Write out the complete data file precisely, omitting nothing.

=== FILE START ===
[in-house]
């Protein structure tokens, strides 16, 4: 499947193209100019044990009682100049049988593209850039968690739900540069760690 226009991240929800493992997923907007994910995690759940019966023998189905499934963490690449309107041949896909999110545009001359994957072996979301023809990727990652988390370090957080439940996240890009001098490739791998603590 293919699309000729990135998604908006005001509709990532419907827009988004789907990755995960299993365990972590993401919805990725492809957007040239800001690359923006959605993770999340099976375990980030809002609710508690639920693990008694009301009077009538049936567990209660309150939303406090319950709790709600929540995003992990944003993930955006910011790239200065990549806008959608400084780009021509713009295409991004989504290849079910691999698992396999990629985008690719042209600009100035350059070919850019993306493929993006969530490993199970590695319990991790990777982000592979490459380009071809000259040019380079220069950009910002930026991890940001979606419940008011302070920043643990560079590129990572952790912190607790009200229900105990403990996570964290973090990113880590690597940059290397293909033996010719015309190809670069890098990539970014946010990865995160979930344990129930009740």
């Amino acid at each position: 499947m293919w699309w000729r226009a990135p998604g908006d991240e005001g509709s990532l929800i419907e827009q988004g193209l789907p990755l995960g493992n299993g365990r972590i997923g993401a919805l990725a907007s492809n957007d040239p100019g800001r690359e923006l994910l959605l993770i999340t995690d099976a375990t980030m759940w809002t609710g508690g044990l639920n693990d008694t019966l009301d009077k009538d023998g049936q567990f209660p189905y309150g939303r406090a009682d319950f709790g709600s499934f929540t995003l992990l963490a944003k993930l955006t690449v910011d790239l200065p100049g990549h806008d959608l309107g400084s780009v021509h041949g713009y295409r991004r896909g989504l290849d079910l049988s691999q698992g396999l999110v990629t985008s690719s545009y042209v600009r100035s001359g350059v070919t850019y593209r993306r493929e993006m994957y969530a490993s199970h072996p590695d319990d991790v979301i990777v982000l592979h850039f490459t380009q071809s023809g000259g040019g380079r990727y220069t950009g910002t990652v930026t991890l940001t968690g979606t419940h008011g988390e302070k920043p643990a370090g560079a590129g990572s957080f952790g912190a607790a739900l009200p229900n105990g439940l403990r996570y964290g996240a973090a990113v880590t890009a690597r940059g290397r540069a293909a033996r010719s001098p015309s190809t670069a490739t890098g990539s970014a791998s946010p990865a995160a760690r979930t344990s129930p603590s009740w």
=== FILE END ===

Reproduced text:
[in-house]
């Protein structure tokens, strides 16, 4: 499947193209100019044990009682100049049988593209850039968690739900540069760690 226009991240929800493992997923907007994910995690759940019966023998189905499934963490690449309107041949896909999110545009001359994957072996979301023809990727990652988390370090957080439940996240890009001098490739791998603590 293919699309000729990135998604908006005001509709990532419907827009988004789907990755995960299993365990972590993401919805990725492809957007040239800001690359923006959605993770999340099976375990980030809002609710508690639920693990008694009301009077009538049936567990209660309150939303406090319950709790709600929540995003992990944003993930955006910011790239200065990549806008959608400084780009021509713009295409991004989504290849079910691999698992396999990629985008690719042209600009100035350059070919850019993306493929993006969530490993199970590695319990991790990777982000592979490459380009071809000259040019380079220069950009910002930026991890940001979606419940008011302070920043643990560079590129990572952790912190607790009200229900105990403990996570964290973090990113880590690597940059290397293909033996010719015309190809670069890098990539970014946010990865995160979930344990129930009740």
């Amino acid at each position: 499947m293919w699309w000729r226009a990135p998604g908006d991240e005001g509709s990532l929800i419907e827009q988004g193209l789907p990755l995960g493992n299993g365990r972590i997923g993401a919805l990725a907007s492809n957007d040239p100019g800001r690359e923006l994910l959605l993770i999340t995690d099976a375990t980030m759940w809002t609710g508690g044990l639920n693990d008694t019966l009301d009077k009538d023998g049936q567990f209660p189905y309150g939303r406090a009682d319950f709790g709600s499934f929540t995003l992990l963490a944003k993930l955006t690449v910011d790239l200065p100049g990549h806008d959608l309107g400084s780009v021509h041949g713009y295409r991004r896909g989504l290849d079910l049988s691999q698992g396999l999110v990629t985008s690719s545009y042209v600009r100035s001359g350059v070919t850019y593209r993306r493929e993006m994957y969530a490993s199970h072996p590695d319990d991790v979301i990777v982000l592979h850039f490459t380009q071809s023809g000259g040019g380079r990727y220069t950009g910002t990652v930026t991890l940001t968690g979606t419940h008011g988390e302070k920043p643990a370090g560079a590129g990572s957080f952790g912190a607790a739900l009200p229900n105990g439940l403990r996570y964290g996240a973090a990113v880590t890009a690597r940059g290397r540069a293909a033996r010719s001098p015309s190809t670069a490739t890098g990539s970014a791998s946010p990865a995160a760690r979930t344990s129930p603590s009740w």